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Do New Screening Recommendations for Mammogram Go Far Enough?

The U.S. Preventive Services Task Force (USPSTF) revised its breast cancer screening recommendations, suggesting mammography for women every other year from ages 40 to 74 years. These recommendations, published April 30 in JAMA, represent a change to the USPSTF’s guidance. Previously, the panel recommended biennial screening starting at age 50 and suggested individual choice in a person’s 40s. An editorial published the same day in JAMA Oncology criticized the every-other-year recommendation, noting that several professional health organizations recommend annual screening after 40. Critics also noted how the guidelines stopped short of recommending breast ultrasound or MRI in women with dense breasts if mammograms did not show troubling findings. A New York Times article said some doctors order ultrasound or MRI for women with dense breasts, given the increased risk of breast cancer and the potential difficulty in seeing lumps on mammograms due to dense tissue. The guidance suggests there isn’t enough evidence to recommend these tests at this time, which opens the possibility that insurance will not cover these extra screens as part of preventive care. “What that means for coverage is that there is no mandate to cover these specific screenings for women with dense breasts at zero-dollar cost-sharing,” said Robert Traynham, a spokesman for AHIP, the association that represents health insurance companies.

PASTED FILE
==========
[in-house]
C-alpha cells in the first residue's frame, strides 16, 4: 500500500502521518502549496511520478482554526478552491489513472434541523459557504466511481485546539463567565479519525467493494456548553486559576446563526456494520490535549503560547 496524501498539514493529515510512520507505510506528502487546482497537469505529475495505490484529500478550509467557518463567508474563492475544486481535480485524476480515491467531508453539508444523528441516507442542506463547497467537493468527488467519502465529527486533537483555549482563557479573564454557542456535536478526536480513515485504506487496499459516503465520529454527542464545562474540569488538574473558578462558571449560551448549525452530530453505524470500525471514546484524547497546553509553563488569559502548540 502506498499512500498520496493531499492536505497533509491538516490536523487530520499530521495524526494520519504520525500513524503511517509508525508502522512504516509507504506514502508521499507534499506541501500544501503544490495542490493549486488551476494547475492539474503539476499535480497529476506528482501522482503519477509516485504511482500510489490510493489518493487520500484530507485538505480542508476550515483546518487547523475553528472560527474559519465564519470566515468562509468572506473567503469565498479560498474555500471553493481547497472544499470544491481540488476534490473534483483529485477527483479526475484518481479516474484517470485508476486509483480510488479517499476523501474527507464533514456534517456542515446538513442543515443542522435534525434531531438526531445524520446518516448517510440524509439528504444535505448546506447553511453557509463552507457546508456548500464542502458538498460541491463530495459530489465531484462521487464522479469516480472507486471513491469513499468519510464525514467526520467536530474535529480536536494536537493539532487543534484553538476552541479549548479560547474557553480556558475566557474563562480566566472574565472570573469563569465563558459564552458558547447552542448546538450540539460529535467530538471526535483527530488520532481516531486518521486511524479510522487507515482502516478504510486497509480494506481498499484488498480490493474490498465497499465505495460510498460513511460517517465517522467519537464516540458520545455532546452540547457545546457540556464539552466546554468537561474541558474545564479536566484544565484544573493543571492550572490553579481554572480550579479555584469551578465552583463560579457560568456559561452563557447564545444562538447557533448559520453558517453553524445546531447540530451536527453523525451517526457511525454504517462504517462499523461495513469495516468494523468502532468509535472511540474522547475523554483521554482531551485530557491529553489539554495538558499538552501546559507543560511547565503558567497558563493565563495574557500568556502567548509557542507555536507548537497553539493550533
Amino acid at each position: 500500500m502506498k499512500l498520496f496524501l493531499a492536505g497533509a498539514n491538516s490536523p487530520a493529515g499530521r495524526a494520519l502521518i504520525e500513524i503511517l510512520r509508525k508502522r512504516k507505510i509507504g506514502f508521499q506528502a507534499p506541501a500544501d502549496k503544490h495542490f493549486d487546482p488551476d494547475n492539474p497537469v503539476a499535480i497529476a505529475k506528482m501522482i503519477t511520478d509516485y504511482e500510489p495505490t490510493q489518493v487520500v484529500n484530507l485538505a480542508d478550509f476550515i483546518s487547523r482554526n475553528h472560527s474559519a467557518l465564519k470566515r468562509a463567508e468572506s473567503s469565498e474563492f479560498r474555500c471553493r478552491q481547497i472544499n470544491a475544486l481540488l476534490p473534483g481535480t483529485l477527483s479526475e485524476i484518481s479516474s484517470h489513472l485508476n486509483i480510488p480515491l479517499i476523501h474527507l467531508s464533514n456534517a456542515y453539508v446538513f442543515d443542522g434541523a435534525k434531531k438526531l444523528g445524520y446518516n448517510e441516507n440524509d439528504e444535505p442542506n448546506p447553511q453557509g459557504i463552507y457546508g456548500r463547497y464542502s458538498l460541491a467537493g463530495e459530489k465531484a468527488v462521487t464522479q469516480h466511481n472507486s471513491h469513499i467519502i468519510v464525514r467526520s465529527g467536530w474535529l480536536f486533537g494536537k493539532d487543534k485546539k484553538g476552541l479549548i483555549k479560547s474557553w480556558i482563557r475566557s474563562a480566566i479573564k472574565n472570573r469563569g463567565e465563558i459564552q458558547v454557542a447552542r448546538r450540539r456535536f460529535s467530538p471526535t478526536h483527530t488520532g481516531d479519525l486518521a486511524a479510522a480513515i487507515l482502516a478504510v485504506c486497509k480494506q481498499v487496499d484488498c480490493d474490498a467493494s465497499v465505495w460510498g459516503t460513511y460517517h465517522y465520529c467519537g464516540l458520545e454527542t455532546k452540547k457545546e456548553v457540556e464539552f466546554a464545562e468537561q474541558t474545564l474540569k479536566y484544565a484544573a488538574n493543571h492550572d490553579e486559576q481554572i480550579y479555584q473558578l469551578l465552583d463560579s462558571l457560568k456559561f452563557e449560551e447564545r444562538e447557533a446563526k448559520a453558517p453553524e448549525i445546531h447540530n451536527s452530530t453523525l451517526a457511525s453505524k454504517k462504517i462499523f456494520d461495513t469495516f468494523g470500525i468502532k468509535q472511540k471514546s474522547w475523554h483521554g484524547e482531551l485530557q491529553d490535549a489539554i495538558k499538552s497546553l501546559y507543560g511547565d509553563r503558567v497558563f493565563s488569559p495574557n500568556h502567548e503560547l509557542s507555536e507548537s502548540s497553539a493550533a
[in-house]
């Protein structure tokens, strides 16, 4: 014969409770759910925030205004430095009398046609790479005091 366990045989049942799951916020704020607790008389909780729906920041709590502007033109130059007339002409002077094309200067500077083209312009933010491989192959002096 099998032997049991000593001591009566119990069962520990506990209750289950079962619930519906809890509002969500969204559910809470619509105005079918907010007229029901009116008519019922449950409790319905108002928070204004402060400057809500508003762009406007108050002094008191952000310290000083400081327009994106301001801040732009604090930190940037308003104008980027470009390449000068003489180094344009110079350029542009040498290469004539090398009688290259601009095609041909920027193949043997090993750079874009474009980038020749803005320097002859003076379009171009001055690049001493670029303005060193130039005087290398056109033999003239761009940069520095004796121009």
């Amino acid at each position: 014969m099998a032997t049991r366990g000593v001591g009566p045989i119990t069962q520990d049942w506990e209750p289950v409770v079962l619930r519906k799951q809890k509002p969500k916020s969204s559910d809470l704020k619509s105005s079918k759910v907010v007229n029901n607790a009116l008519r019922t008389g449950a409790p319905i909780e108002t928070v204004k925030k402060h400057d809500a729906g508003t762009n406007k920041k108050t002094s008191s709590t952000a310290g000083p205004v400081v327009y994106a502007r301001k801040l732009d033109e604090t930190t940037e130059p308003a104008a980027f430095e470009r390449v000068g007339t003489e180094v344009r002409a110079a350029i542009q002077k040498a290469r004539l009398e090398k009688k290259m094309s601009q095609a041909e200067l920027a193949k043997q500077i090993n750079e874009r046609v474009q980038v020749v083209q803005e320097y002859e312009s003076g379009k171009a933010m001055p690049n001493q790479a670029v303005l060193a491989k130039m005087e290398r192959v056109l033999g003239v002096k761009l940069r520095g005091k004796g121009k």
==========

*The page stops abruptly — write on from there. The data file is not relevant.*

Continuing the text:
FDA to Provide Oversight of Lab Tests, Including Those That Help Direct Treatment for Cancer

The Food and Drug Administration (FDA) finalized a rule that will gradually phase in oversight of new tests developed by laboratories—although some experts said these efforts will be challenged in court. Makers of medical lab tests that have escaped government oversight will have about four years to show that their new offerings deliver accurate results. The goal is to ensure that new tests, including those that are used to direct cancer treatment, are safe for consumers. In a Washington Post article on the final rule, the FDA said it will grandfather those tests that are already on the market into approval to address concerns that the new rule “could lead to the widespread loss of access to beneficial” tests. Previous reporting from the Washington Post shared research by the nonprofit Friends of Cancer Research, which found substantial variability in diagnostic tests used to identify cancer patients who are most likely to benefit from immunotherapy. “In oncology, the stakes are high,” said Jeff Allen, president and chief executive of the organization. If the test results are not accurate, people could miss out on treatments that can help them or get treatments that won’t help, Allen says.

Understanding Secondary Cancer Risk Related to CAR T-cell Therapy

Since the Food and Drug Administration (FDA) now requires drug companies to include warnings about increased cancer risk on the drug packaging for CAR T-cell therapy, researchers and physicians are scrutinizing their own data from patients who have received CAR T-cell therapy to assess how big a risk there is—and to try to effectively communicate those risks to patients. An article published April 30 in Nature describes recent research efforts to help learn more about what is believed to be a relatively uncommon side effect of the treatment. As of March 25, the FDA received 33 reports of immune-cell cancers known as lymphomas out of about 30,000 people who had treatment, the article notes. More physicians are talking about the risk to people who are considering CAR T-cell therapy. Aric Hall, a hematologist at the University of Wisconsin–Madison, presents it as a real risk to patients, but a rare one—and explains the diagnosis poses a larger danger for patients. “For my late-stage myeloma patient, the main risk is that the CAR T doesn’t work, and they die of their myeloma,” Hall told Nature. He noted that as CAR T-cell therapy moves into a bigger pool of patients who aren’t desperately ill, the calculus could change.